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Twelve or so hours later, her racist remarks had been retweeted thousands of times – by people who had tens of thousands of followers creating a huge multiplier effect – and the Twitter-sphere was up in arms.

A hashtag #HasJustineLandedYet trended around the world and Ms Sacco found herself with 8000 unwanted “followers”.

Ms Sacco lost her job, her reputation was in tatters and she promptly vanished from Twitter and social media to lick her wounds (though amazingly someone has hired her again!)

Of course other more famous people have gotten into trouble for tweeting including fiery cricketer Dave Warner, who tweeted an expletive-ladden attack on cricket writers and was promptly fined by Cricket Australia and Hollywood actor Ashton Kutcher who tweeted to his 8 million followers his support for American college football coach Joe Paterno after he was sacked for not doing enough to prevent the abuse of children by his assistant coach Jerry Sandusky.

A bad tweet can end a career, ruin a reputation and cost a lot of money in legal fees – comedian Roseanne Barr was sued by the parents of George Zimmerman, the man who shot Trayvon Martin – after she tweeted their home address. The Zimmermans claimed Ms Barr incited a lynch mob. She later deleted the tweet but the damage was already done.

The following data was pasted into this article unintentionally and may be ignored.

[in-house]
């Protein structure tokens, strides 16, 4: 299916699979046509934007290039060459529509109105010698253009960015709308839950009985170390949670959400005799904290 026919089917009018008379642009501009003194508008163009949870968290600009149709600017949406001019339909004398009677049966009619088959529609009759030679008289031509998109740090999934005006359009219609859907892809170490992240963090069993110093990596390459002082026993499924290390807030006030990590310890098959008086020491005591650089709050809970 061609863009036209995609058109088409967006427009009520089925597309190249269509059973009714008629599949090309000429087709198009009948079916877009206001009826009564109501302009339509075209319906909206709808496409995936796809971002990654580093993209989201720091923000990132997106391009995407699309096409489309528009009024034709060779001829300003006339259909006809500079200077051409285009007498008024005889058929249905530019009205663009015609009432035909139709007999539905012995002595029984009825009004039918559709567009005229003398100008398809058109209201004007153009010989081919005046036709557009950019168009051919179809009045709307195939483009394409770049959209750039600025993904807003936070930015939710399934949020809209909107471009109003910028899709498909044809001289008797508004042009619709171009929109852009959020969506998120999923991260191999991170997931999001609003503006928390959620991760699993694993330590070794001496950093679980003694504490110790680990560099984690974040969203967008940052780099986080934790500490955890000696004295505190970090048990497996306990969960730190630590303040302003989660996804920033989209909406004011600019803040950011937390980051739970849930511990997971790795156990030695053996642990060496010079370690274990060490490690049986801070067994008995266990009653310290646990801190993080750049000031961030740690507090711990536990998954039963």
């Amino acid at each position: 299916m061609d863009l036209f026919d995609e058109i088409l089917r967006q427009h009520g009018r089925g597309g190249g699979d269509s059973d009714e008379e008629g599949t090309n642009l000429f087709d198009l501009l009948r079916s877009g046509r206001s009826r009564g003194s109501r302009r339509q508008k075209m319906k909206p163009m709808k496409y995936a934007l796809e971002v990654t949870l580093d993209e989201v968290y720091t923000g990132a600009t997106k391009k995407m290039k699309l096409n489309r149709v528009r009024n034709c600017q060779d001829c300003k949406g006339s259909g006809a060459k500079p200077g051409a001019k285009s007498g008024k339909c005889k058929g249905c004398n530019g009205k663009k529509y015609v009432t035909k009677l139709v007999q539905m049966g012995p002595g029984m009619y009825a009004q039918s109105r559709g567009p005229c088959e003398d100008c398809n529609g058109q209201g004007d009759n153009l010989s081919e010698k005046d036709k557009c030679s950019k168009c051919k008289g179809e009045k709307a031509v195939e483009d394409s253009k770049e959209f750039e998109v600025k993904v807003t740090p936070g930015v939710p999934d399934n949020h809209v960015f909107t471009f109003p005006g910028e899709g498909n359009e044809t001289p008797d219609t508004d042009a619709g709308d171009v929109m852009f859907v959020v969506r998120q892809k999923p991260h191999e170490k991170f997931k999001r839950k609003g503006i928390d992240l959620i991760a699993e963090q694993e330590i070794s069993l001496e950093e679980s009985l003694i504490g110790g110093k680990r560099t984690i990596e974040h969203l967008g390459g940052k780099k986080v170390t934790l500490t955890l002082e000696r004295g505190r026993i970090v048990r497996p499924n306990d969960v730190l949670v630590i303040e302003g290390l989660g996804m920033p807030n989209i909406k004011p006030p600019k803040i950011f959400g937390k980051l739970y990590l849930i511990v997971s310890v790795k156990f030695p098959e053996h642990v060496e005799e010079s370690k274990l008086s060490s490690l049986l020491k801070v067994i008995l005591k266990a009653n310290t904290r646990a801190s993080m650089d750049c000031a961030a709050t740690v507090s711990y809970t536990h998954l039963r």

Undeniably, Twitter has incredible power.

While Facebook’s influence is arguably waning, Twitter is getting bigger and bigger (pop star Katy Perry has 54 million followers) and it has that incredible multiplier effect through retweets. Give a tweet time (as in the case of Justine Sacco) and the results can be tsunami-like.

Twitter’s power is its immediacy, punchiness (just 140 characters forcing people to condense their thoughts into bite size chunks) and ability to reach so many people.

Unlike Facebook, LinkedIn and others, where there is some level of privacy (messages can be restricted to friends and networks), Twitter is a free-for-all where everything is public.

It’s an addictive place where you can read the private thoughts of some of the world’s most powerful people  like right-wing media baron Rupert Murdoch  – @rupertmurdoch  – who actually writes his own rambling tweets.

It’s where you can interact with your favourite celebrities (who doesn’t like to brag about getting a reply from a favourite actor or a retweet or mention) and get involved in discussions on politics, sport, religion and every topic in between.

There’s a strange kind of pleasure when people from far-flung places respond to your tweets. For example, this exchange after I posted my thoughts on the book Birdsong by Sebastian Faulks, which I had just read. I got a reply from an actor appearing in the play of the novel in the UK.

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Twitter is a great place for sharing stories, thoughts, inspiration, recipes, photographs, anecdotes, jokes and grievances (nothing better than winding up a big corporation who can’t help themselves but responding to every criticism).

Twitter is where many of the biggest news stories are broken (I remember a colleague at work shouting out: “Someone has just tweeted that Oscar Pistorious has shot his girlfriend” before it became a huge worldwide story).

But you have to be careful what you write even if you are a humble journo hack like me.

A point I have to keep reminding myself every time I think I’ve thought up something witty to say and have my finger hovering over the “Tweet” button.

“Just remember Justine Sacco,” I tell myself.

Follow me @larryschles